Not currently on display at the V&A

Progress Pride flag

Pride Flag
2020 (manufactured), 2018 (designed)
Artist/Maker
Place Of Origin

Daniel Quasar is a non-binary American artist and designer (pronouns: xe/xyr) based in Portland, Oregon. Xe studied graphic design at the Pacific Northwest College of Art, Portland and hold a BFA in Communication Design. Xe also have a background in motion graphics and multimedia and often contributed to projects promoting or celebrating the endeavours of fellow LGBTQI+ community members. Quasar produced videos and animations for the 2016 RuPaul’s ‘Drag Race Battle of the Seasons’ and ‘Christmas Queens World Tours’ and developed stage animations for the 2017 ‘Ginger Snapped’ tour organised by Jinkx Monsoon, RuPaul’s Drag Race fifth season winner. Quasar’s most popular design to date is the design of the Progress pride flag.

The flag was designed in June 2018 to highlight and honour the presence of trans and BIPOC members of the LGBTQI+ community, and as a call for more diversity and inclusivity inside and outside of the community. The design is a reinterpretation of multiple iterations of the pride flag representing many identities that fall under the umbrella of the LGBTQI+ community.

The background features the 1979 rainbow flag by Gilbert Baker. It is composed of six horizontal stripes representing life (red), healing (orange), sunlight (yellow), nature (green), serenity (indigo) and spirit (violet). Superimposed on the background, an arrow composed of five coloured stripes points to the right to show forward movement and illustrates that progress in terms of inclusivity still needs to be made. The light blue, white and pink stripes refer to the 1999 transgender flag designed by Monica Helms, while the brown and black stripes represent marginalised POC communities in a similar fashion to the 2017 Philadelphia City Hall Pride flag and the 2018 Seattle Pride flag. In Quasar’s design, the black stripe has a double meaning as it is also intended for ‘those living with AIDS and the stigma and prejudice surrounding them, and those who have been lost to the disease’.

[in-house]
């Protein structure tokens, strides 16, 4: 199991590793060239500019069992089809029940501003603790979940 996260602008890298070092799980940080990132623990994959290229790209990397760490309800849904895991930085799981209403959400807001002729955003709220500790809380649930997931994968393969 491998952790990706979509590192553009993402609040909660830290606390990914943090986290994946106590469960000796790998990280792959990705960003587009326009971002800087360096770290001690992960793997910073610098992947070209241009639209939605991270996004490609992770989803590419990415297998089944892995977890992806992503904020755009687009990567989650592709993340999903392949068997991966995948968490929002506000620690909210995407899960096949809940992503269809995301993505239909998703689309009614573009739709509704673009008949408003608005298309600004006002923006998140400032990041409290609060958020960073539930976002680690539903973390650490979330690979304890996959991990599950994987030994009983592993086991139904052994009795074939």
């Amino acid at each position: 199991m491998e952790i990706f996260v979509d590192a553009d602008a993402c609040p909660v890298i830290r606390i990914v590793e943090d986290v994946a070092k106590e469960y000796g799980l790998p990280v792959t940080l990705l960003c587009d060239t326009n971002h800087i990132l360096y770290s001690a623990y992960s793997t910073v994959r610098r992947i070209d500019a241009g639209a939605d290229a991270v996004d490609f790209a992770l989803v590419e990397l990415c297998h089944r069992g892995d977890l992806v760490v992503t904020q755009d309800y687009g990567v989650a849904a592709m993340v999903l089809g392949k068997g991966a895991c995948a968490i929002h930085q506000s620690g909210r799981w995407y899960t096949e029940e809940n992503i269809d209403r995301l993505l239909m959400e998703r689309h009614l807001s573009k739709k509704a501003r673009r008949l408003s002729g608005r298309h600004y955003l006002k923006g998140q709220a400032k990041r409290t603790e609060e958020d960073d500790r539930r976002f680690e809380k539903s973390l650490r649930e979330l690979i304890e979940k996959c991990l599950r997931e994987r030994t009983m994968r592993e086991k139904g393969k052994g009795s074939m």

Widely adopted by the LGBTQI+ community, the flag was carried at numerous Pride events and raised to the top of the Seattle Space Needle for Pride 2020. It also appeared in drag TV contest RuPaul’s Drag Race in January 2021. Released under a Creative Commons licence, the Progress pride flag has become a blueprint design used by minorities feeling underrepresented within the LGBTQI+ community.

This flag was commissioned from the designer in 2020 and is a custom appliqué version of the flag xe first designed in 2018.
read The Progress Pride flag The Progress Pride flag was developed in 2018 by non-binary American artist and designer Daniel Quasar (who uses xe/xyr pronouns). Based on the iconic rainbow flag from 1978, the redesign celebrates the diversity of the LGBTQ community and calls for a more inclusive society. In 2020, the V...
object details
Categories
Object Type
Materials and Techniques
200 denier aniline-dyed nylon, nylon threading, canvas header, brass grommets
Brief Description
Progress Pride flag, designed by Daniel Quasar, USA, 2018, manufactured by Art Schaller for Custom Flag Company Inc., Westminster, CO, USA, 2020, 200 denier aniline-dyed nylon, nylon threading, canvas header, brass grommets
Physical Description
Flag made of 200 denier aniline-dyed nylon, the background made of six horizontal stripes and the foreground of 5 stripes arranged in a chevron pattern. Each coloured stripe is made of a different piece of dyed fabric. All parts are assembled with nylon threading. The flag hoist is made of canvas in which brass grommets are inserted, hence enabling the flag to be tied to a pole with a cord.